A couple of comments:
1. As outlined in my post above, the books in the archive are accounting records (for financial reporting, tax assessments, warranties, etc.), not production records. I know from my 2600 SZ research that the "manufacturing date" is not necessarily the date the car was made, but the date it was loaded on the truck, sent and consigned to Alfa Romeo. In the case of your car, the truck may not have left for Alfa Romeo but for the harbor, and the dates reflect paperwork only.
2. The information the archive can provide is limited by corporate policies. There may be annotations making references to memos, letters, and/or other accounting/sales records, but I was told those records were not transferred to the archive. In at least two cases I asked about, it was even unclear what the annotations may have referred to (internally used abbreviations and acronyms, known only to the accounting team).
 

·
Registered
Joined
·
31 Posts
Discussion Starter #15 (Edited)
Here's an amusing update.... I made an appointment with the local motor vehicle office, and went in for the "VIN verification." When they came out to look at the car, their first question was "Where is the emissions sticker?" I knew I was in for a time! They were also concerned that the engraved VIN on the plate attached to the hood didn't *exactly* match the VIN number engraved on the chassis. The plate on the hood doesn't have the "AR."

I explained the whole situation, showed them the true VIN on the firewall, showed them the engine number, showed them the letter from Marco Fazio, showed them the list of VINs from the official book.... At that point, they had to go consult with the supervisor.

Twenty minutes later, they came back out and explained what they could do for me. Based on the VIN number on the firewall (AR 1495 01014) they would register this as a 1955, after all the 6th digit of the VIN was a 5. I smiled and said "Well, you'll make me an instant millionaire! This will then become the recently discovered, long lost "third 1955 Giulietta Spider" when in fact they only made two!"

They looked puzzled, and said that they aren't really equipped to deal with a situation like this, and I'd have to take it to the VIN specialist at the local Highway Patrol office.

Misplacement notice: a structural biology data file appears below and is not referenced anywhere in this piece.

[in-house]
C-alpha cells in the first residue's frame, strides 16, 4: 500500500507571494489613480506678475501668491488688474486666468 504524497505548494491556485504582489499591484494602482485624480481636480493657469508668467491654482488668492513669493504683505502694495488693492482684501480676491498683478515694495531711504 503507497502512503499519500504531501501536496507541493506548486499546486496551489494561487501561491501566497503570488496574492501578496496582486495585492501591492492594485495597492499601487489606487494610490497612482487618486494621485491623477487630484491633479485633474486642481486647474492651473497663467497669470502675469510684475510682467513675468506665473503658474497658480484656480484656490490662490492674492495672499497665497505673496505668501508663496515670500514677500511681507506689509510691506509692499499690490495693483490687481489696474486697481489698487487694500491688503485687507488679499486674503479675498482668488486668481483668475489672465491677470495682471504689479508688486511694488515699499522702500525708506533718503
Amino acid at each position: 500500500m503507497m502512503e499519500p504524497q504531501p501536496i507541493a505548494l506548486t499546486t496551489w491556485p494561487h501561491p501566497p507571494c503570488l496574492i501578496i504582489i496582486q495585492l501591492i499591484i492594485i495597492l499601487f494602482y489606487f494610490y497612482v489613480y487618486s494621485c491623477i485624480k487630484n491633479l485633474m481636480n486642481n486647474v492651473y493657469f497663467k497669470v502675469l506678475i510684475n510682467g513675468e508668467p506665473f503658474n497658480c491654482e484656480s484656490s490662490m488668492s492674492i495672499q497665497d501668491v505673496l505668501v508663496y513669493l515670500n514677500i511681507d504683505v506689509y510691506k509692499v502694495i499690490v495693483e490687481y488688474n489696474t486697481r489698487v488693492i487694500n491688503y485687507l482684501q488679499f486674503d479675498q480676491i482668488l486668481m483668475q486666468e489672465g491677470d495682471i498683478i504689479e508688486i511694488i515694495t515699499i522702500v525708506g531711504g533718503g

I've spoken to the CHP, they're happy with the docs I have, and will sign it off as a 1956 with the chassis number as the VIN. Whew!

JIM
 

·
Registered
Joined
·
1,989 Posts
I had a similar situation with my "'67" Duetto. It was purchased in Paris in '67, they drove it around Europe a while I assume, then brought it back with them in early '68 and registered it in Washington State. When I bought it it was still titled as a '68. People teased me when I said I had a 1968 Duetto of course, but I showed them the title.

Then emission testing came to be, and I had to carefully tune it to pass the test every year. I finally did as you did and brought all the back-up info into the HP, and they wouldn't even look at it. "We have our own books, thank you, we'll decide." OK...

They came back out after a while and said "This isn't a '68, this is a '67!"

That's what I've been trying to tell you.....

Anyway, I left with a new title and everything was good.
 

·
Registered
Joined
·
9,241 Posts
I've spoken to the CHP, they're happy with the docs I have, and will sign it off as a 1956 with the chassis number as the VIN. Whew!
It's great you got good news. It seems "extreme vetting" is already in play.
 

·
Registered
Joined
·
31 Posts
Discussion Starter #18
OK! It's now officially a 1956 with the proper VIN assigned.... NEXT... getting these original California 1956 plates assigned! One more trip to the DMV....
 

Attachments

·
Registered
Joined
·
146 Posts
Has anyone tried to get a title in NJ, when the car has a title with the engine number as the VIN? It has a PA title as a 58 (?) from the P.O.
The great part......the Giulietta is a 61 but the engine is a 57.

So I ask, when is a 61 not a 57 but a 58?
 

·
Registered
Joined
·
31 Posts
Discussion Starter #20
Should be the same process I went through - show up with anything you can - I had pages from the Fusi book that showed VIN and engine number assignments by year and model, along with a letter from Marco Fazio.

JB
 
1 - 20 of 20 Posts
Top